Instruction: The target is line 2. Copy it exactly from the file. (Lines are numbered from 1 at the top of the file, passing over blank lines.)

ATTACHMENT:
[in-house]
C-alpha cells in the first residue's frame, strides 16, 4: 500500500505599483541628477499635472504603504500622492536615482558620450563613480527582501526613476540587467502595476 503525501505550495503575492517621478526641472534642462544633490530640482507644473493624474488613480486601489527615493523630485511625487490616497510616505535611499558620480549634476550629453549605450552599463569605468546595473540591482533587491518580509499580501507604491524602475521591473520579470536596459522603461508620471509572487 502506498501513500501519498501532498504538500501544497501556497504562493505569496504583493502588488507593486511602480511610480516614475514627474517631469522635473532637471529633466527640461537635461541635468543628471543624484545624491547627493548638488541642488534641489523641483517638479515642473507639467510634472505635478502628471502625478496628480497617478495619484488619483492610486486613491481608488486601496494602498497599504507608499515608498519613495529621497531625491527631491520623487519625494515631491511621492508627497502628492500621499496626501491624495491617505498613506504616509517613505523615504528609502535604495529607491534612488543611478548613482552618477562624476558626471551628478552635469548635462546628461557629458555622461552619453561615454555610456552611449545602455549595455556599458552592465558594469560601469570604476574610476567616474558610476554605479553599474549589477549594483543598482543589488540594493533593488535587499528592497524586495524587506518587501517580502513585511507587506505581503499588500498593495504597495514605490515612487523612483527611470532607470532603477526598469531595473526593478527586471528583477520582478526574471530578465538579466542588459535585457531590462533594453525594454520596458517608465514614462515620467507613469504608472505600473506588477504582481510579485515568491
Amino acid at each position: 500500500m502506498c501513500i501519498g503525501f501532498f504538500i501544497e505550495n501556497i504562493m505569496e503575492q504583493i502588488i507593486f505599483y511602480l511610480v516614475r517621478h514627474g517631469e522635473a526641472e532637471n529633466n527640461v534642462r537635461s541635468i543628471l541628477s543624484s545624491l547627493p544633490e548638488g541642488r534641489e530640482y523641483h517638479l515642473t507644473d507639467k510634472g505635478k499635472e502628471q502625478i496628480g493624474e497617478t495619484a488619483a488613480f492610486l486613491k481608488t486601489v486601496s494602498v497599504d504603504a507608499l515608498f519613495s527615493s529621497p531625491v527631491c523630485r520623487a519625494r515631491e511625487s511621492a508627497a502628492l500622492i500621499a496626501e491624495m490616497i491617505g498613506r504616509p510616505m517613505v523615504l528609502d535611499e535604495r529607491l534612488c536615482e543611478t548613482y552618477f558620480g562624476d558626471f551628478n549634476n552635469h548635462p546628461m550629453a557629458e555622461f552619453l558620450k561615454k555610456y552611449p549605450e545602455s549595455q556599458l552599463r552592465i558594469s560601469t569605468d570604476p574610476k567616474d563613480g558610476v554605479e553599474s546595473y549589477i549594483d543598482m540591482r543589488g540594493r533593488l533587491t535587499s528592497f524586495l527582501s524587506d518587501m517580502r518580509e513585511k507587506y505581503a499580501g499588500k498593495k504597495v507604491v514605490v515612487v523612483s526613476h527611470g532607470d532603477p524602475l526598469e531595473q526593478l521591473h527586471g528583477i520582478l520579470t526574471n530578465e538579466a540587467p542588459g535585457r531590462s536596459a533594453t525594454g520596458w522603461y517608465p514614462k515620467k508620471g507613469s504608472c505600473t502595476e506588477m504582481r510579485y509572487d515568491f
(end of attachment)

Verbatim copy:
C-alpha cells in the first residue's frame, strides 16, 4: 500500500505599483541628477499635472504603504500622492536615482558620450563613480527582501526613476540587467502595476 503525501505550495503575492517621478526641472534642462544633490530640482507644473493624474488613480486601489527615493523630485511625487490616497510616505535611499558620480549634476550629453549605450552599463569605468546595473540591482533587491518580509499580501507604491524602475521591473520579470536596459522603461508620471509572487 502506498501513500501519498501532498504538500501544497501556497504562493505569496504583493502588488507593486511602480511610480516614475514627474517631469522635473532637471529633466527640461537635461541635468543628471543624484545624491547627493548638488541642488534641489523641483517638479515642473507639467510634472505635478502628471502625478496628480497617478495619484488619483492610486486613491481608488486601496494602498497599504507608499515608498519613495529621497531625491527631491520623487519625494515631491511621492508627497502628492500621499496626501491624495491617505498613506504616509517613505523615504528609502535604495529607491534612488543611478548613482552618477562624476558626471551628478552635469548635462546628461557629458555622461552619453561615454555610456552611449545602455549595455556599458552592465558594469560601469570604476574610476567616474558610476554605479553599474549589477549594483543598482543589488540594493533593488535587499528592497524586495524587506518587501517580502513585511507587506505581503499588500498593495504597495514605490515612487523612483527611470532607470532603477526598469531595473526593478527586471528583477520582478526574471530578465538579466542588459535585457531590462533594453525594454520596458517608465514614462515620467507613469504608472505600473506588477504582481510579485515568491